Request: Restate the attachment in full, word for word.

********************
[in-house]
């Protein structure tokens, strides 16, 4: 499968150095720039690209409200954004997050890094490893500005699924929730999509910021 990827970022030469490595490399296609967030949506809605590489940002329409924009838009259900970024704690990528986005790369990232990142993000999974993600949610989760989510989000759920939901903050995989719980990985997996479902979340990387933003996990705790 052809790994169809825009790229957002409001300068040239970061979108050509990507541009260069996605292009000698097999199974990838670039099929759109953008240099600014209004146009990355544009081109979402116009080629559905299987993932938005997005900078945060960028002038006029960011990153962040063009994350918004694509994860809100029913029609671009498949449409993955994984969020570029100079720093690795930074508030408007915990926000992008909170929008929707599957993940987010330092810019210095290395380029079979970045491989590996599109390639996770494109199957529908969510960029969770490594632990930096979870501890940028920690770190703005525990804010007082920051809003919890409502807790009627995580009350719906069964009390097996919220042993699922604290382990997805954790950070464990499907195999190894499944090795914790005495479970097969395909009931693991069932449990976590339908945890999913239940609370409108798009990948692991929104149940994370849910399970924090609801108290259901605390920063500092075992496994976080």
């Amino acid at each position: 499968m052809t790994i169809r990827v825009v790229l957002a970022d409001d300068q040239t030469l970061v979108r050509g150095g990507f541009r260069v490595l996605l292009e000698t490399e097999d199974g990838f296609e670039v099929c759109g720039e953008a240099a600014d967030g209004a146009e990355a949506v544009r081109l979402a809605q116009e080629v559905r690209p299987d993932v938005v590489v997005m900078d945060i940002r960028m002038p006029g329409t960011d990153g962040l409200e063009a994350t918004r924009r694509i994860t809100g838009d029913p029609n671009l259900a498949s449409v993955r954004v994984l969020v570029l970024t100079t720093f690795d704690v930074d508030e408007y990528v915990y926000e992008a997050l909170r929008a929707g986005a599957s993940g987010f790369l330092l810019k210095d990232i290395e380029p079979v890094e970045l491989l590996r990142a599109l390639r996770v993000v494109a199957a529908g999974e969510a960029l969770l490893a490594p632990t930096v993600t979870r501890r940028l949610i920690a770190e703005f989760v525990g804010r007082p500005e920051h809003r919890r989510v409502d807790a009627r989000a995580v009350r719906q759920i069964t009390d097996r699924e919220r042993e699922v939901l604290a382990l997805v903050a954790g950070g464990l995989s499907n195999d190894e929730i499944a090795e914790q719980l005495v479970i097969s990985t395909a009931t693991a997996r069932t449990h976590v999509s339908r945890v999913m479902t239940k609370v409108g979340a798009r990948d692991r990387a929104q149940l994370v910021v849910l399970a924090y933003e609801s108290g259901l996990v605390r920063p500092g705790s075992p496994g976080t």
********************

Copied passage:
[in-house]
């Protein structure tokens, strides 16, 4: 499968150095720039690209409200954004997050890094490893500005699924929730999509910021 990827970022030469490595490399296609967030949506809605590489940002329409924009838009259900970024704690990528986005790369990232990142993000999974993600949610989760989510989000759920939901903050995989719980990985997996479902979340990387933003996990705790 052809790994169809825009790229957002409001300068040239970061979108050509990507541009260069996605292009000698097999199974990838670039099929759109953008240099600014209004146009990355544009081109979402116009080629559905299987993932938005997005900078945060960028002038006029960011990153962040063009994350918004694509994860809100029913029609671009498949449409993955994984969020570029100079720093690795930074508030408007915990926000992008909170929008929707599957993940987010330092810019210095290395380029079979970045491989590996599109390639996770494109199957529908969510960029969770490594632990930096979870501890940028920690770190703005525990804010007082920051809003919890409502807790009627995580009350719906069964009390097996919220042993699922604290382990997805954790950070464990499907195999190894499944090795914790005495479970097969395909009931693991069932449990976590339908945890999913239940609370409108798009990948692991929104149940994370849910399970924090609801108290259901605390920063500092075992496994976080």
């Amino acid at each position: 499968m052809t790994i169809r990827v825009v790229l957002a970022d409001d300068q040239t030469l970061v979108r050509g150095g990507f541009r260069v490595l996605l292009e000698t490399e097999d199974g990838f296609e670039v099929c759109g720039e953008a240099a600014d967030g209004a146009e990355a949506v544009r081109l979402a809605q116009e080629v559905r690209p299987d993932v938005v590489v997005m900078d945060i940002r960028m002038p006029g329409t960011d990153g962040l409200e063009a994350t918004r924009r694509i994860t809100g838009d029913p029609n671009l259900a498949s449409v993955r954004v994984l969020v570029l970024t100079t720093f690795d704690v930074d508030e408007y990528v915990y926000e992008a997050l909170r929008a929707g986005a599957s993940g987010f790369l330092l810019k210095d990232i290395e380029p079979v890094e970045l491989l590996r990142a599109l390639r996770v993000v494109a199957a529908g999974e969510a960029l969770l490893a490594p632990t930096v993600t979870r501890r940028l949610i920690a770190e703005f989760v525990g804010r007082p500005e920051h809003r919890r989510v409502d807790a009627r989000a995580v009350r719906q759920i069964t009390d097996r699924e919220r042993e699922v939901l604290a382990l997805v903050a954790g950070g464990l995989s499907n195999d190894e929730i499944a090795e914790q719980l005495v479970i097969s990985t395909a009931t693991a997996r069932t449990h976590v999509s339908r945890v999913m479902t239940k609370v409108g979340a798009r990948d692991r990387a929104q149940l994370v910021v849910l399970a924090y933003e609801s108290g259901l996990v605390r920063p500092g705790s075992p496994g976080t």